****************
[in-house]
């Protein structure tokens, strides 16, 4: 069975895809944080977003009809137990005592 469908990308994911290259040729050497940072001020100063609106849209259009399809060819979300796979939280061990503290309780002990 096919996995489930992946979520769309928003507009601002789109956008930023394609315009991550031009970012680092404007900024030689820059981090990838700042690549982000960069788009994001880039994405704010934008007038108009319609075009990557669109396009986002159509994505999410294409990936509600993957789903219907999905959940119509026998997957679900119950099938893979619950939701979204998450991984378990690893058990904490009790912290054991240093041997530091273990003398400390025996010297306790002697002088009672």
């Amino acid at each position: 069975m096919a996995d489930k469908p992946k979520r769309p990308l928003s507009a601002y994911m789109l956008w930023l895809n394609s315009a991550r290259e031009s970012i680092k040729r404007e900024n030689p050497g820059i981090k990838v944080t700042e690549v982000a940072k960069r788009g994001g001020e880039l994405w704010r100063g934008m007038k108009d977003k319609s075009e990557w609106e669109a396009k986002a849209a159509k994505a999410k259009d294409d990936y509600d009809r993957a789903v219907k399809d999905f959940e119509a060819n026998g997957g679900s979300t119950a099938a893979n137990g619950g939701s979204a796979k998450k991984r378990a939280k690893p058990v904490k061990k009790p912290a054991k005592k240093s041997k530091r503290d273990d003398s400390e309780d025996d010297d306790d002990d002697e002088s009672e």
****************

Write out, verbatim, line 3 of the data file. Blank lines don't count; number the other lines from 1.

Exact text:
């Amino acid at each position: 069975m096919a996995d489930k469908p992946k979520r769309p990308l928003s507009a601002y994911m789109l956008w930023l895809n394609s315009a991550r290259e031009s970012i680092k040729r404007e900024n030689p050497g820059i981090k990838v944080t700042e690549v982000a940072k960069r788009g994001g001020e880039l994405w704010r100063g934008m007038k108009d977003k319609s075009e990557w609106e669109a396009k986002a849209a159509k994505a999410k259009d294409d990936y509600d009809r993957a789903v219907k399809d999905f959940e119509a060819n026998g997957g679900s979300t119950a099938a893979n137990g619950g939701s979204a796979k998450k991984r378990a939280k690893p058990v904490k061990k009790p912290a054991k005592k240093s041997k530091r503290d273990d003398s400390e309780d025996d010297d306790d002990d002697e002088s009672e």